New faculty members break barriers around education

Author: Breanna Parsons
June 7, 2023
Miguel Abad and Angela Fillingim

San Francisco State University is committed to ensuring its campus is a place of inclusion, and its faculty and students continue to make sense of the world through racial justice. In the College of Health & Social Sciences, new tenure-track faculty members are breaking through barriers and appreciating the home that SF State has become for so many.

Asked why he chose SF State, Assistant Professor of Child & Adolescent Development Miguel Abad says, “San Francisco State University signifies access to higher education to young people who don't have that opportunity, have been pushed out of school, been written off, or have been told that higher education is not something they could strive to get into. San Francisco State has been that place to take in young people who aren't the traditional college-going story.”

Abad is a youth worker with more than a decade of experience collaborating with community-based and nonprofit organizations in the Bay Area in numerous fields, such as college access, career development, arts education and social movement organizing.

Angela Fillingim, a new assistant professor in the Department of Sociology & Sexuality Studies, says, “Relevant education permeates the entire school culture, not just in ethnic studies — which is the heartbeat that's embraced across the campus, but with a variety of different people with varying majors, and they all still feel that sense of community.”

A Salvadoran American sociologist, Fillingim centers her teaching and research center on social justice approaches to studies of race, human rights, social theory and Latinas/xs/os.

"When I dare to be powerful — to use my strength in the service of my vision, then it becomes less and less important whether I am afraid." — Audre Lorde

When discussing the theme of “When I Dare to Be Powerful,” based on the above Audre Lorde quote, both faculty members have similar experiences of pressure to conform to rigid ideas of what it means to be successful as an academic and how they put in the work to get away from finding validation in dominant norms.

Abad and Fillingim agree that daring to be powerful includes focusing on how to contribute to our community and the people they try to advocate for. Abad states, “It takes a lot of intention and awareness of the spaces you are moving in and a lot of self-reflection as to why you are doing something and who you are accountable for.”

Fillingim highlighted that after leaving graduate school, students learn to ask questions that call attention to the problems they face in the communities they come from. She says that power means “you must learn to be comfortable flipping the script and being at an institution where that is valued, centered in the students, and having a space that also values that work.”

Reflecting on how they face issues of diversity, equity and inclusion in their own lives, Abad and Fillingim say their experiences make them consider their own encumbrances to the struggles others may experience. They recognize in their own lives that to overcome these hindrances, they must aim to be grounded in a community where they work to support and acknowledge each other.

“Justice will look different for everybody, but the point is that you are working together to change something, and we can agree that change needs to happen,” Fillingim says.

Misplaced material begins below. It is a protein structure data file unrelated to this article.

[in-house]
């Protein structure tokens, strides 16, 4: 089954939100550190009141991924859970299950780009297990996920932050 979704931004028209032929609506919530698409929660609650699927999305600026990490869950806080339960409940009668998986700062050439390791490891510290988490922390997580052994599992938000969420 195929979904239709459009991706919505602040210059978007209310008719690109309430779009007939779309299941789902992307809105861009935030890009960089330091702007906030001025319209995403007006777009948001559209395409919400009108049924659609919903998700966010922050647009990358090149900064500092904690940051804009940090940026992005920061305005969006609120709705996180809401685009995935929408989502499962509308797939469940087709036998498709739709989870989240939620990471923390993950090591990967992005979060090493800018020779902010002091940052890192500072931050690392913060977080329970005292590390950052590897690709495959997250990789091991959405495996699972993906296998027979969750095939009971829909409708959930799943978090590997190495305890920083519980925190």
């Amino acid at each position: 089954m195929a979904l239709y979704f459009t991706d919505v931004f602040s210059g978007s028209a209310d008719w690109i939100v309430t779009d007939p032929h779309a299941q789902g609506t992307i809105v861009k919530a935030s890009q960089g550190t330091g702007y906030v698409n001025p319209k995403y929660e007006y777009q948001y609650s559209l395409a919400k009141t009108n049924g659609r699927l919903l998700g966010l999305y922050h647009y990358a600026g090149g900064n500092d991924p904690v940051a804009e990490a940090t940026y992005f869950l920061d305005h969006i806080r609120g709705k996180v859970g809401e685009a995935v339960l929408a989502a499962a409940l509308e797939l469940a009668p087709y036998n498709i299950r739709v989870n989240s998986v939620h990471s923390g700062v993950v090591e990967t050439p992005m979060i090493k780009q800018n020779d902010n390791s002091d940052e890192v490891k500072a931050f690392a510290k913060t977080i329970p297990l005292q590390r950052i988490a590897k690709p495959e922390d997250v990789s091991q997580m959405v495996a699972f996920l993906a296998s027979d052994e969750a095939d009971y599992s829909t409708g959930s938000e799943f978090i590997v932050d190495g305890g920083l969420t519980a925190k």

The two new faculty members emphasize the role of education in breaking barriers. Fillingim reflects on her experiences in the K-12 system that focuses on discipline and obedience instead of encouraging students to develop themselves. She can see this repetition with high schoolers she works with; many students come in with that socialization. “Focusing on education that is dedicated to understanding its students and making education meaningful to their daily lives, who they want to be as a person, and the choices they make —that is the kind of education that is revolutionary and necessary,” she says.

Abad touches on this topic with the classes he teaches, such as having his students read about Native American boarding schools and asking them to reflect on themselves and learn about or challenge their assumptions that education is always a good thing.

When working with students, whether in a college class or a community-based space, Abad tries to focus on promoting collaboration and teamwork. He is struck by students’ adverse reaction to teamwork. He says, “Not only in school but in society [students] are taught, or they come to learn that collaboration is this thing that is too hard and it holds them back as individuals or that it is this negative thing.”

“Education is a vehicle for delivering particular values, and the kinds of values I and others hope to deliver are those focused on radical transformation and social justice,” Abad says.

He recognizes the slow work of helping his students see how they are more powerful together, and how the changes they want to see in themselves and their world will only happen if they work together and express similar values.

Fillingim shares similar values about work needing to be put into the K-12 system. “There hasn't been significant change despite all this work that has been done… there needs to be thinking of education as relevant, grounded in community, grounded in self-actualization,” she says.

Fillingim and Abad both express hope that education centered on self-actualization is possible, and that through the continuous challenges we face, people are working to push through and advocate for social justice-grounded change within education.